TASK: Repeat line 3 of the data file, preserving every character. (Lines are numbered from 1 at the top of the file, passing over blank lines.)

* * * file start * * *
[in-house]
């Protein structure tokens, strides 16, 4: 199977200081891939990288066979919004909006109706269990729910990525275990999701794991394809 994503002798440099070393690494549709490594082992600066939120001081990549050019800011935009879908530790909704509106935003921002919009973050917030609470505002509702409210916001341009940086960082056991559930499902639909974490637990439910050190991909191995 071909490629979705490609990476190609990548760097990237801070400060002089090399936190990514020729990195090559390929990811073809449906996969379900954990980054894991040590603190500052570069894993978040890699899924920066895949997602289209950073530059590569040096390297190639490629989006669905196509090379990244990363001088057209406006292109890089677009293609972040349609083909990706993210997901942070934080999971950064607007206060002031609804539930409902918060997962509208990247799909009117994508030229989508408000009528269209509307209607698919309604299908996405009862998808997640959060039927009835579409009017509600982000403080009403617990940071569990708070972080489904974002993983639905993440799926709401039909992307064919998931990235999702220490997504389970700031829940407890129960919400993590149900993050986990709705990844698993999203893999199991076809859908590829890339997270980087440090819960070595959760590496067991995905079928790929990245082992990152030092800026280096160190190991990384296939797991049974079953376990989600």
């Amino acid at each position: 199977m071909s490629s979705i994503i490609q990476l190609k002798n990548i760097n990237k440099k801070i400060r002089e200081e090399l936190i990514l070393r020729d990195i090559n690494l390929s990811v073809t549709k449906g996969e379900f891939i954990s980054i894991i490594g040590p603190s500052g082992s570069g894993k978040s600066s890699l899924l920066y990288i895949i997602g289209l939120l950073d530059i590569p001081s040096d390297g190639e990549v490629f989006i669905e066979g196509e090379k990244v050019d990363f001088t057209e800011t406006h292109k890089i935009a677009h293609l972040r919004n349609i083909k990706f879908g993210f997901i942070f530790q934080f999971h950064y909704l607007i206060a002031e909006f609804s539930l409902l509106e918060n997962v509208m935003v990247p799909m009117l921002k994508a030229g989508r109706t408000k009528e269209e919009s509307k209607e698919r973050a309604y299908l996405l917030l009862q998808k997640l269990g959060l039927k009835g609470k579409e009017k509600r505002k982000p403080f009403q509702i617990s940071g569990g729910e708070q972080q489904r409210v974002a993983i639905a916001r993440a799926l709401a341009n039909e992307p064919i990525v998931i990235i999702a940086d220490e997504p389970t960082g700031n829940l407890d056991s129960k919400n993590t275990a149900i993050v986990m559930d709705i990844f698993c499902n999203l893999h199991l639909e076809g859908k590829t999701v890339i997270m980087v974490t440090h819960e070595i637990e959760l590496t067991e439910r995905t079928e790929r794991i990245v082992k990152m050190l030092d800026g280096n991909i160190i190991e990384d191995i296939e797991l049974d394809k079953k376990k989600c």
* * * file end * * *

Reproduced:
């Amino acid at each position: 199977m071909s490629s979705i994503i490609q990476l190609k002798n990548i760097n990237k440099k801070i400060r002089e200081e090399l936190i990514l070393r020729d990195i090559n690494l390929s990811v073809t549709k449906g996969e379900f891939i954990s980054i894991i490594g040590p603190s500052g082992s570069g894993k978040s600066s890699l899924l920066y990288i895949i997602g289209l939120l950073d530059i590569p001081s040096d390297g190639e990549v490629f989006i669905e066979g196509e090379k990244v050019d990363f001088t057209e800011t406006h292109k890089i935009a677009h293609l972040r919004n349609i083909k990706f879908g993210f997901i942070f530790q934080f999971h950064y909704l607007i206060a002031e909006f609804s539930l409902l509106e918060n997962v509208m935003v990247p799909m009117l921002k994508a030229g989508r109706t408000k009528e269209e919009s509307k209607e698919r973050a309604y299908l996405l917030l009862q998808k997640l269990g959060l039927k009835g609470k579409e009017k509600r505002k982000p403080f009403q509702i617990s940071g569990g729910e708070q972080q489904r409210v974002a993983i639905a916001r993440a799926l709401a341009n039909e992307p064919i990525v998931i990235i999702a940086d220490e997504p389970t960082g700031n829940l407890d056991s129960k919400n993590t275990a149900i993050v986990m559930d709705i990844f698993c499902n999203l893999h199991l639909e076809g859908k590829t999701v890339i997270m980087v974490t440090h819960e070595i637990e959760l590496t067991e439910r995905t079928e790929r794991i990245v082992k990152m050190l030092d800026g280096n991909i160190i190991e990384d191995i296939e797991l049974d394809k079953k376990k989600c």